Sunday, April 29, 2018

Don't Dawdle, Amaryllis

Unlike Marian Paroo's piano student of the same name in The Music Man, this Herbert Niebling Amaryllis pattern seemed to fly off the needles. One month exactly from cast-on to blocking.

There's just something about the symmetry and pattern of lace knitting that I really enjoy. To start from just 8 stitches in the center, expanding outward in an expanding spiral that gets increasingly slower as you go. By the end, there were 960 stitches on the needle, with each round taking upwards of an hour to complete. And all done with one long piece of cotton thread and just a few a basic stitches. It's all so very satisfying, like putting together an intricate puzzle or constructing a complicated model. I really do like lace knitting more than I ever thought I would. And these Niebling patterns, while intricate and seemingly complicated, are really quite accessible to more knitters than you might think. They're definitely worth a try.

Detail of the pattern alongside my neighbor's Amaryllis
Unlike the two Herbert Neibling patterns I tackled last summer which were roughly oval-shaped (Georg and Flieder), the Amaryllis pattern is round. So there was no picking up of stitches to connect different sections -- just one giant spiral -- which was a lot easier. However, putting in life lines across so many stitches was a bit problematic - but necessary. A few times I found mistakes -- usually right after putting in a lifeline, but in each case I was able to figure out what I'd done wrong, ladder down the stitches, and re-create the pattern correctly. This is so much harder to do in lace than in more traditional stockinette knitting, but do-able if you pay attention to which row you are on. And if you're patient. And if the problems are fairly simple. I found that the surest way to avoid problems was to do a lot of counting as I went -- this left leaning section has 13 stitches on this row, the yarnovers in this direction always take place after 4 plain stitches -- that sort of thing. I have a tendency to do that in my head about all sorts of things anyway, so I kind of find it soothing.

Sample from Amaryllis pattern
This pattern can pretty much be done from the charts -- I didn't have to rely too much on the brief instructions in German that I'd run through Google Translate. There was one section I couldn't quite figure out, which features a small box near a place where the chart seemed to shift over. It looked like it read 5 M. z. , although it was a bit fuzzy. The key in the original pattern reads Maschen zurück d. h. so viel Maschen der folgenden Runde, wie die Ziffer im Zeichen angibt, auf die letzte Nadel der vorigen Runde rechts stricken. Google Translate kicked this back as Mesh back d. H. knit as much stitch as you want on the next round as indicated by the number in the symbol on the last pin of the previous round on the right. Even this didn't quite make sense to me (wish I could figure out what that d. h. abbreviation means - maybe something about the round marker?). I ended up removing the beginning-of-round stitch marker, knitting 5 stitches, replacing the marker and continuing. Seeing that visual 5 stitch difference between rounds 107 and 109 made me think this was the way to go. For the rest of that round, each of the 16 markers (one for each Amaryllis blossom) had to be slid over 5 stitches. It seemed to work. And that strange little 5-stitch section of stockinette has no effect on the entire piece, or course. Not sure if this is what Herbert intended, but it's what happened.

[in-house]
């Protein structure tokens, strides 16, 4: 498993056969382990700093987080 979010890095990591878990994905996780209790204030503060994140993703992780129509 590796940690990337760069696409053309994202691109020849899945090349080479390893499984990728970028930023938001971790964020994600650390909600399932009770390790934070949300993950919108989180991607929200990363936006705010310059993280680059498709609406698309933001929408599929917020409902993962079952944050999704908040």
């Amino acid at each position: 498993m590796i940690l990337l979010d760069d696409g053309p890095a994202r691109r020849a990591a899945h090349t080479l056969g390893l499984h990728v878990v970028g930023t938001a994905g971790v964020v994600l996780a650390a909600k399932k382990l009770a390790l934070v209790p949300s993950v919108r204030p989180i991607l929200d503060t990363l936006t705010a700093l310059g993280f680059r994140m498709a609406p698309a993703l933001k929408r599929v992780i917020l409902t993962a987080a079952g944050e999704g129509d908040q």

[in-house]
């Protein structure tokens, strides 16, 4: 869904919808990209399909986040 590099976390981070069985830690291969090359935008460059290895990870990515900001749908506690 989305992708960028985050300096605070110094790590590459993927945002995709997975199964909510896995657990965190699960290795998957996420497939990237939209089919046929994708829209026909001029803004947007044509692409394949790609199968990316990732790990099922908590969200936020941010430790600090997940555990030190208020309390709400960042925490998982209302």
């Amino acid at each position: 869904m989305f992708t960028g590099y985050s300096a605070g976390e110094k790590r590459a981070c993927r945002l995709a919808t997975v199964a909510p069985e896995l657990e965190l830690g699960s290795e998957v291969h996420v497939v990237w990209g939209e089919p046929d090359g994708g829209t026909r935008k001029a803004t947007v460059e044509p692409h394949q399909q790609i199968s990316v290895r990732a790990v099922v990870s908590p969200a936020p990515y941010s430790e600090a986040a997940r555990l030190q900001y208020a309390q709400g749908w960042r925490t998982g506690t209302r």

Blocking this thing was a bit of a bear. I used my thinnest blocking wires and ran them around the outside through every other gathering of stitches at the base of each of the 224 edge points. Then I bent them gently into arcs and tried to get a uniform diameter. It ended up varying between 32" and 33" inches across. Sadly, one of the blocking wires bent permanently. But I was able to get it more or less round. Then I needed to pin out the points. I used all of my T-pins and a bunch of yellow-headed pins that I'd gotten at some point. I still had about 50 points to pin. I found a package of safety pins and opened up each of those. Then I grabbed 8 pins from a shirt I'd just bought and unwrapped. Still two short, so I grabbed some cork board push-pins. Whew. It was close. Janelle told me that T-pins make great stocking -stuffers. Just sayin'. While it was damp, I sprayed the whole thing with spray starch (need some more of that, too) and by the next morning it was dry. I love that swishy sound it made when pealing the stiff cloth off the blocking board. Since removing it from the pins and wires, it has tended to gather in a bit and won't lie quite flat. I think it would work better if it were draped over a small table. Still not entirely sure what this tablecloths ultimate fate will be. But so glad I made it.

What's next? More lace, I think. But brightly colored. And much softer... Thanks for stopping by!


  1. Wowza! Knitting is so fun, isn't it?!??

    You will make sure Santa Jeff reads this, right?

  2. Beautiful, beautiful, beautiful!!!

  3. Janelle is right, knitting is fun and it sounds like you had great fun working on this project. It's beautiful and I cannot imagine being able to do this myself (you wouldn't believe the stupid mistakes I've made with my current simple sweater project). Can't wait to see what you make next!

    1. Oh, you could do it. I've just started a new lace pattern right after this one -- seven times! It takes patience. And sometimes, if the stitch count doesn't match the pattern, you just have to k2tog...

  4. Well done Steven, well done!
    I find a life line every once in a while a must for sure.

    1. I wouldn't have gotten through this without several, that's for sure!

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